A Very Brief History of Modern Art
Before the mid-1800's art was much more of a technique than a creative process.¬† An artist's primary job was to render nature in the most realistic way possible, usually for practical purposes, such as portraits.¬† Artists at that time were commissioned much the same way a contractor is today, and were judged by the accuracy of their renderings.¬† By the mid to late 1800's, photography had become more widespread, and that loosened the restrictions on what it meant to be an artist.¬† Although there were prior movements, it was really the impressionists like Degas and Monet who broke the mold of strict realism by exaggerating the lighting and color of images seen in nature, while still being pleasing to the eye.¬† Post-impressionists, like Van Gogh, took it one step further by exaggerating the form as well, and more importantly broke the expectation of realism wide open, which was fully exploited by the cubists, like Picasso, who were breaking down images in nature to their most basic geometric components.¬† Up until that point, however, artists were still basically rendering nature.
Redefining Art in the Early 1900's
Marcel Duchamp is considered by many to be the father of 20th century art, and was also a gamer. He added movement and repetition to cubism with works like "Nude Descending a Staircase No.2", and was all the rage in the high-art community until he took a urinal from a bathroom, signed it, named it "Fountain", and tried to display it at one of his exhibits in a prestegious New York gallery.¬† The gallery claimed the piece was not art, and this sparked a heated international debate that is almost 100 years old and is still going on today.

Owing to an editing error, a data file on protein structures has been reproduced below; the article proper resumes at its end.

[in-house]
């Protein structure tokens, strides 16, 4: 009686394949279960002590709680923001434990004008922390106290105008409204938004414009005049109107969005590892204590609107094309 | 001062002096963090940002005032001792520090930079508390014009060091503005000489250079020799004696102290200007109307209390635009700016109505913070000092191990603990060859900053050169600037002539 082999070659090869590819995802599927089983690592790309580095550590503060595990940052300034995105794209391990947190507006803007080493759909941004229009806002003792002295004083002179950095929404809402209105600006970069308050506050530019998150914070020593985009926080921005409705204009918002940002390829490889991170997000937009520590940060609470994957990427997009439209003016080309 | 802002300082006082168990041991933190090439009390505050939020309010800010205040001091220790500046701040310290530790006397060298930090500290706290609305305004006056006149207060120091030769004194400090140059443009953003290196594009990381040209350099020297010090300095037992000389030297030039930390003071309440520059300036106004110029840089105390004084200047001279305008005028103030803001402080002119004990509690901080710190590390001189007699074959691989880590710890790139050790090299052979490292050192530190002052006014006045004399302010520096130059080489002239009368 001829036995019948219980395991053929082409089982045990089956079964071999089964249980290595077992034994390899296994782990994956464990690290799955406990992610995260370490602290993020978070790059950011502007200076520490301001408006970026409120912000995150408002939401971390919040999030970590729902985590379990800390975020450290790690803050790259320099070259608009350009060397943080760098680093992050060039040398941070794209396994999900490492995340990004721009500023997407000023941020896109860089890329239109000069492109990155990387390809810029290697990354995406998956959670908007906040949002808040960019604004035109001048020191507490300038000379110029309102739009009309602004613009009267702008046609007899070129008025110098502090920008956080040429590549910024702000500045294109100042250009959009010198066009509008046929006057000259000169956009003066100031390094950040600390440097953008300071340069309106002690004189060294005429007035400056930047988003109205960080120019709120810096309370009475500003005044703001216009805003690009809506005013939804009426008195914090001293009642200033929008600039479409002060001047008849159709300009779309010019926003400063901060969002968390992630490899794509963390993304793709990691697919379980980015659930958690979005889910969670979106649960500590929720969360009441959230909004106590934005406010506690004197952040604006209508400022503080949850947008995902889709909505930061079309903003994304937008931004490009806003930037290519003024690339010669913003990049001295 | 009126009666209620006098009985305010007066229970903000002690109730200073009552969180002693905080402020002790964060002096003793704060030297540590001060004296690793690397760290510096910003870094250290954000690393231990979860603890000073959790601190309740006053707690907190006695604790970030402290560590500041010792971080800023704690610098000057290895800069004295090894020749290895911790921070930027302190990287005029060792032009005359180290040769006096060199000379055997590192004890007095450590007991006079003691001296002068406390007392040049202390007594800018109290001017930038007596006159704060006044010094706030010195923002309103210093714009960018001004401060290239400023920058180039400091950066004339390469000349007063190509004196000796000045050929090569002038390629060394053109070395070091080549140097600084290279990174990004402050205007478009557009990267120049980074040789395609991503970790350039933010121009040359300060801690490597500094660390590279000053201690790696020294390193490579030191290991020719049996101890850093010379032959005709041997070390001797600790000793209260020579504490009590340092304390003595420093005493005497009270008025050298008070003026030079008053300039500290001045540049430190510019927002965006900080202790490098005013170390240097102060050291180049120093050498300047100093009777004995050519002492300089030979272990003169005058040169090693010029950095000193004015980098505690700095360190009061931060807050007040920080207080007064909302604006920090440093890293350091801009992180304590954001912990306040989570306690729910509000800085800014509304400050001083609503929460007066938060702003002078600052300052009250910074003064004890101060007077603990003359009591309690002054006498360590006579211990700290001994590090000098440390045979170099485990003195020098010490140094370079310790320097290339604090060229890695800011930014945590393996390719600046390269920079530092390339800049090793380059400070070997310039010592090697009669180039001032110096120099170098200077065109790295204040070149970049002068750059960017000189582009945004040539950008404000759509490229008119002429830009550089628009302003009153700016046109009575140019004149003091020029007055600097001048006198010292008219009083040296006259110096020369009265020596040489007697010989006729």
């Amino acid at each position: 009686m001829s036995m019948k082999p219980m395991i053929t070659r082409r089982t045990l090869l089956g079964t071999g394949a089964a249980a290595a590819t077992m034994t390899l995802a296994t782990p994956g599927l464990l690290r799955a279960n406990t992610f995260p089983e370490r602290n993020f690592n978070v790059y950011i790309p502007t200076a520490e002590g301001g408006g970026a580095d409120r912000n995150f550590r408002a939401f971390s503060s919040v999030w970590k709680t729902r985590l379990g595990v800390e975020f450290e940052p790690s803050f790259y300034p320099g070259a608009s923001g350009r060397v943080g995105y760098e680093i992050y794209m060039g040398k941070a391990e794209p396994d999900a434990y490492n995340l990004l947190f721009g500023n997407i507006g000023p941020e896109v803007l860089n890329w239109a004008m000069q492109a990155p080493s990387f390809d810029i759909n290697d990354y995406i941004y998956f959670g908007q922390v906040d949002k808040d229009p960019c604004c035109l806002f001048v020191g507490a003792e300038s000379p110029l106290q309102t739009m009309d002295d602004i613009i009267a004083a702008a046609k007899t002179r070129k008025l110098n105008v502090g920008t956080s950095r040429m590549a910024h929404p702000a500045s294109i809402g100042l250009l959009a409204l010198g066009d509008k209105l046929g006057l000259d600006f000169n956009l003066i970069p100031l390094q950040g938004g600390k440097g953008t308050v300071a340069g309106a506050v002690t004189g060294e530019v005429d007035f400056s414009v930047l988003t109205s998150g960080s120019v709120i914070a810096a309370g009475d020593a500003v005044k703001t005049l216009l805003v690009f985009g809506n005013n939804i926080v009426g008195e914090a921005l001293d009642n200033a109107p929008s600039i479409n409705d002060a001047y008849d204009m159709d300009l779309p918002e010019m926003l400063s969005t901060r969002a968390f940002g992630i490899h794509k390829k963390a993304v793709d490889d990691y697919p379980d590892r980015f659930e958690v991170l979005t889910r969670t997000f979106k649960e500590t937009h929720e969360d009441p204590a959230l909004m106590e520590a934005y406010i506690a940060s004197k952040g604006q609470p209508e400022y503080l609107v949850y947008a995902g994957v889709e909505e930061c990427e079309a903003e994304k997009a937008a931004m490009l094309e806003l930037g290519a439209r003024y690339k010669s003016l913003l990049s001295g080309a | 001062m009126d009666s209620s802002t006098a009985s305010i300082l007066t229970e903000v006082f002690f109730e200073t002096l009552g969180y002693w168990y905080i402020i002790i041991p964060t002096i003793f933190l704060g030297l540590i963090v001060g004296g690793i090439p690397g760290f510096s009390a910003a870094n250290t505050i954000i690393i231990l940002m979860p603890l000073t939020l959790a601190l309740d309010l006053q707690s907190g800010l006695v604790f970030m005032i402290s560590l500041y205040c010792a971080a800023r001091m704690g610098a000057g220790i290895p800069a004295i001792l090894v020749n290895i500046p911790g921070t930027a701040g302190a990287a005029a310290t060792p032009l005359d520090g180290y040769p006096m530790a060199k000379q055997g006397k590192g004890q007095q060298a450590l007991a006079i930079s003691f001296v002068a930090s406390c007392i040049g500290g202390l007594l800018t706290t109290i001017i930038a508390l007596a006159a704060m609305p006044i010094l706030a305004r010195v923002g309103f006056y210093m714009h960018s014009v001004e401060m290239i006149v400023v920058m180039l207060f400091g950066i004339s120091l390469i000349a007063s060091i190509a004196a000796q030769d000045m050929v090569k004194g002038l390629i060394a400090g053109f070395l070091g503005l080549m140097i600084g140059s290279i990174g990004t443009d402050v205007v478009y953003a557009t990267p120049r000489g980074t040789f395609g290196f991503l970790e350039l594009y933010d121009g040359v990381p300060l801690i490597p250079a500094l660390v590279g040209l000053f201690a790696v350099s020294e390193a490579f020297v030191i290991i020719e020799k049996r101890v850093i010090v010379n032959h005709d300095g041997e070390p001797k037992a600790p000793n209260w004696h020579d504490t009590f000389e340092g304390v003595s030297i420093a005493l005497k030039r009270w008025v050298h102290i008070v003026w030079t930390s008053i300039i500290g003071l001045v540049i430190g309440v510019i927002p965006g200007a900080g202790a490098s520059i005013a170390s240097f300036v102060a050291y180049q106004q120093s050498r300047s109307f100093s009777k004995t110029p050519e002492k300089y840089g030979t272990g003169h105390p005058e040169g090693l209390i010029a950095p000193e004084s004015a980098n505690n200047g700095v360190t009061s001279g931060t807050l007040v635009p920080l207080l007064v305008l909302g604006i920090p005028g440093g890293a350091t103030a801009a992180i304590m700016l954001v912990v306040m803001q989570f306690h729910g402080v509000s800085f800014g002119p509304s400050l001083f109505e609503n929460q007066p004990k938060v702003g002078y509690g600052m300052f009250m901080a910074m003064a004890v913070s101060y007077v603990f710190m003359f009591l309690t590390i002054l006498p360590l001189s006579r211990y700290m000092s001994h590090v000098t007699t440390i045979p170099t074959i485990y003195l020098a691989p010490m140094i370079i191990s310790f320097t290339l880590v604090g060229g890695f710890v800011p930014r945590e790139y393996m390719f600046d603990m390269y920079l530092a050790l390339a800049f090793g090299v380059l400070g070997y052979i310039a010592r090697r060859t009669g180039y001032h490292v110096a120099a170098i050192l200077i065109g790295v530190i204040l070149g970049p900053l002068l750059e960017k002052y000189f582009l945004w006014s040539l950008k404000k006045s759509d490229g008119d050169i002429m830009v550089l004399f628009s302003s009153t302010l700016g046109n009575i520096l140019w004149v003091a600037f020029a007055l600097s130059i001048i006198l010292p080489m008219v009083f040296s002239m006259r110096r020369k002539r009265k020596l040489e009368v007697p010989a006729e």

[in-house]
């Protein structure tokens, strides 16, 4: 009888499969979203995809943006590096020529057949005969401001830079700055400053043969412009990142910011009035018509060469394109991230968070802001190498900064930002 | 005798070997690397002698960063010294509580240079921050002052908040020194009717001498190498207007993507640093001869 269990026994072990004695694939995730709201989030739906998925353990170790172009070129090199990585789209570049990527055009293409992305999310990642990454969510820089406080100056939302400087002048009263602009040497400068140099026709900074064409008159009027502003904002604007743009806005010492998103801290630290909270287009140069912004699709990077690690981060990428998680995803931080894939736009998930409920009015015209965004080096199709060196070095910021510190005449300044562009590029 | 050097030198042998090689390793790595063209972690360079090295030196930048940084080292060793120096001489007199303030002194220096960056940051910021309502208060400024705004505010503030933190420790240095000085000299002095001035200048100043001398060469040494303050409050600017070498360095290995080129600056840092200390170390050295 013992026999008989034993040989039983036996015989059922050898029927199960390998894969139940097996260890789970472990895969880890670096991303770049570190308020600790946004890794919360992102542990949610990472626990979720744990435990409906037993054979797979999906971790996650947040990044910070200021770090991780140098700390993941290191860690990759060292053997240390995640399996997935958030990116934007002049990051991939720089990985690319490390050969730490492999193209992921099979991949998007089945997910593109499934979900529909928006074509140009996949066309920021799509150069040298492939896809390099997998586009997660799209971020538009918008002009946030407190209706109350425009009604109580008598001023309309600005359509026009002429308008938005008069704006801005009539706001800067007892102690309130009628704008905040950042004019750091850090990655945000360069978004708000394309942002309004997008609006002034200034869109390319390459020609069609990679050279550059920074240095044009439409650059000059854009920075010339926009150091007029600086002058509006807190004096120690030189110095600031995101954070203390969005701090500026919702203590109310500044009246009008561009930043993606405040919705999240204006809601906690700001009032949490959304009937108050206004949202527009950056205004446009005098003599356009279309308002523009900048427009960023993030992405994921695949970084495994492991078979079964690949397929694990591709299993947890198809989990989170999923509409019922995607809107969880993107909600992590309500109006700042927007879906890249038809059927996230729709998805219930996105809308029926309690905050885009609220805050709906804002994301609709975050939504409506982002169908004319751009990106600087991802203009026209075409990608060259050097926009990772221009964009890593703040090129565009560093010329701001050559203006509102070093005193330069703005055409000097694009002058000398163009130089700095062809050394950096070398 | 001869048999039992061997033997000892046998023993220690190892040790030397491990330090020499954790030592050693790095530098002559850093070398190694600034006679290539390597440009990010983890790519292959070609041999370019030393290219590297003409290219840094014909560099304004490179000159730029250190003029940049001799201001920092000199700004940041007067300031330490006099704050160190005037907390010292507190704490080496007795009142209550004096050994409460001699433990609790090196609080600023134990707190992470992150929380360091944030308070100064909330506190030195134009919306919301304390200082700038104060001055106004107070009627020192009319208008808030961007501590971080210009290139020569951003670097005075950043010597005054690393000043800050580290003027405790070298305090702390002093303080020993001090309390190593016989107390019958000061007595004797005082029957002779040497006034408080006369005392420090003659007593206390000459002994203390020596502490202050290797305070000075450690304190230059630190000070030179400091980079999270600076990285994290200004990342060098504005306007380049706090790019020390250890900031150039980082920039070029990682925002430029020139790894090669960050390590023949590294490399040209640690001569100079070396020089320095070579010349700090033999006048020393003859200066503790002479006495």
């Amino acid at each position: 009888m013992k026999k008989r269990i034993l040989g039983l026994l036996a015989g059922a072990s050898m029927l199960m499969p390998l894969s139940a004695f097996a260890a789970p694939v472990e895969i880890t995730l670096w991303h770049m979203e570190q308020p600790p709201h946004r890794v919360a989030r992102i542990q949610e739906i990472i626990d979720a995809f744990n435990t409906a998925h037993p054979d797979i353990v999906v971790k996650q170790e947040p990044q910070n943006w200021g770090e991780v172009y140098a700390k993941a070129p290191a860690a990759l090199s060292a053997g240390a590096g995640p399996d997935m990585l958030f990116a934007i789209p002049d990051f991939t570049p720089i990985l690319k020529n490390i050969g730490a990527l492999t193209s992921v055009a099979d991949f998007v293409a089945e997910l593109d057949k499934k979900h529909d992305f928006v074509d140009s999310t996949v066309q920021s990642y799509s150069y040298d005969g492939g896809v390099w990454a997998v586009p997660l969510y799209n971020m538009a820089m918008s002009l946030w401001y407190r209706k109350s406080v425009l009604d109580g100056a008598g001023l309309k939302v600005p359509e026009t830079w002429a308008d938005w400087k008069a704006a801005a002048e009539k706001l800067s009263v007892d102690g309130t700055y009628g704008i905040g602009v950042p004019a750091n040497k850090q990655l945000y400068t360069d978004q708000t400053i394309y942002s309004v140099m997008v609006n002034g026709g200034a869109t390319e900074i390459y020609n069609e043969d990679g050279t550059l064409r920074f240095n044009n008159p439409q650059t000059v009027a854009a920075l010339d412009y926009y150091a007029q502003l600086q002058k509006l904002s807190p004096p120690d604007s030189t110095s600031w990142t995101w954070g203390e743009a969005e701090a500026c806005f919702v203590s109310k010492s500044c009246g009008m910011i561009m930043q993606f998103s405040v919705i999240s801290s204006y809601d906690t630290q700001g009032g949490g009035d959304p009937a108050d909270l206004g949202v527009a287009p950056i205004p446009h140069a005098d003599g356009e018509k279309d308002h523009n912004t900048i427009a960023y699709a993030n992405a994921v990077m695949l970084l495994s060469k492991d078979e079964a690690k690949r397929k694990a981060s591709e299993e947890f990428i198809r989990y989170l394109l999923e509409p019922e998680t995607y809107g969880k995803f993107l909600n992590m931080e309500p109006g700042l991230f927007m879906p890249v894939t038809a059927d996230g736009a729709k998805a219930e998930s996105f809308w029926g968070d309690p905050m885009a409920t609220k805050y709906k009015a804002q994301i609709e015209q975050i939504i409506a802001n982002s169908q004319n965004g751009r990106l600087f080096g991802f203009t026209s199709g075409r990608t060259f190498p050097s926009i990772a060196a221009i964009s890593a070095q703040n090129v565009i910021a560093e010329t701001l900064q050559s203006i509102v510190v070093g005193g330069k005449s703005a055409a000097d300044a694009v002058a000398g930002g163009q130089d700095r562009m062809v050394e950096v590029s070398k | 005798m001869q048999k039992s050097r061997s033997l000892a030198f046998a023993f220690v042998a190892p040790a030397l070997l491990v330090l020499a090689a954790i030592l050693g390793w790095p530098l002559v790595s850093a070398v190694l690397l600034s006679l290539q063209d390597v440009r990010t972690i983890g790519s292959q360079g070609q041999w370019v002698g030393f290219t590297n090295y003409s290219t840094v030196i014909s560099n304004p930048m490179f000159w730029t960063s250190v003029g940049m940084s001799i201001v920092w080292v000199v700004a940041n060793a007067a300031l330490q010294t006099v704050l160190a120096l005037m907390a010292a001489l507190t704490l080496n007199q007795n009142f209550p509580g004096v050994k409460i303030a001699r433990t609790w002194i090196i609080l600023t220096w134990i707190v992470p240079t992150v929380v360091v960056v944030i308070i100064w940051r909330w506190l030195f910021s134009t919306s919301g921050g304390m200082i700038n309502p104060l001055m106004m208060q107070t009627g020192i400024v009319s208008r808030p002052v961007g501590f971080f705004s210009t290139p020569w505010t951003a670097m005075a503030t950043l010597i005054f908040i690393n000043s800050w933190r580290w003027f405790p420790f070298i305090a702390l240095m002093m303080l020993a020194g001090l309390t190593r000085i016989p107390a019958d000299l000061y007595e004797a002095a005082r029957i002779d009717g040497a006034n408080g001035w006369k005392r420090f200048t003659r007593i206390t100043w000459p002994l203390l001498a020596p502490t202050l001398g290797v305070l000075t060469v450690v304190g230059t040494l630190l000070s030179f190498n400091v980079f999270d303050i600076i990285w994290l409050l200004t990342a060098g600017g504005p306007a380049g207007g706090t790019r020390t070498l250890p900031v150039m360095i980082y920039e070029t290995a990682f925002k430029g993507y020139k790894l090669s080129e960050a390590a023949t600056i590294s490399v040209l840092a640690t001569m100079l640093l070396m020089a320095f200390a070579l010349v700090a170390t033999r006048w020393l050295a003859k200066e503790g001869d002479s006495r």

To put some of this in context, it should be stated that Marcel Duchamp saw his world much the same way Trey Parker and Matt Stone (South Park) see our world today.¬† He valued no authority, and saw the high-art community as a bunch of pretentious morons. He believed that art is whatever you want it to be, and does not have to have meaning.¬† In his studio he nailed a bicycle wheel to a chair, and enjoyed looking at it.¬† Over time the question was asked "why isn't this art"? This changed the definition of art completely.¬† As a hobby, Duchamp studied math and physics, and that interest inspired metal and glass sculptures, some motorized. The most famous one was named The Bride Stripped Bare By Her Bachelors, which was consistant with his perverse sense of humor.¬† A few years later, Marcel Duchamp quit the art world to play chess full time.¬† He became obsessed to the point that it nearly ended his marriage (70 years before World of Warcraft). He became a chess master and represented France in many international tournaments, and went on to write a weekly newspaper column about chess.¬† If he were around today, there is no doubt he would be working in the game industry.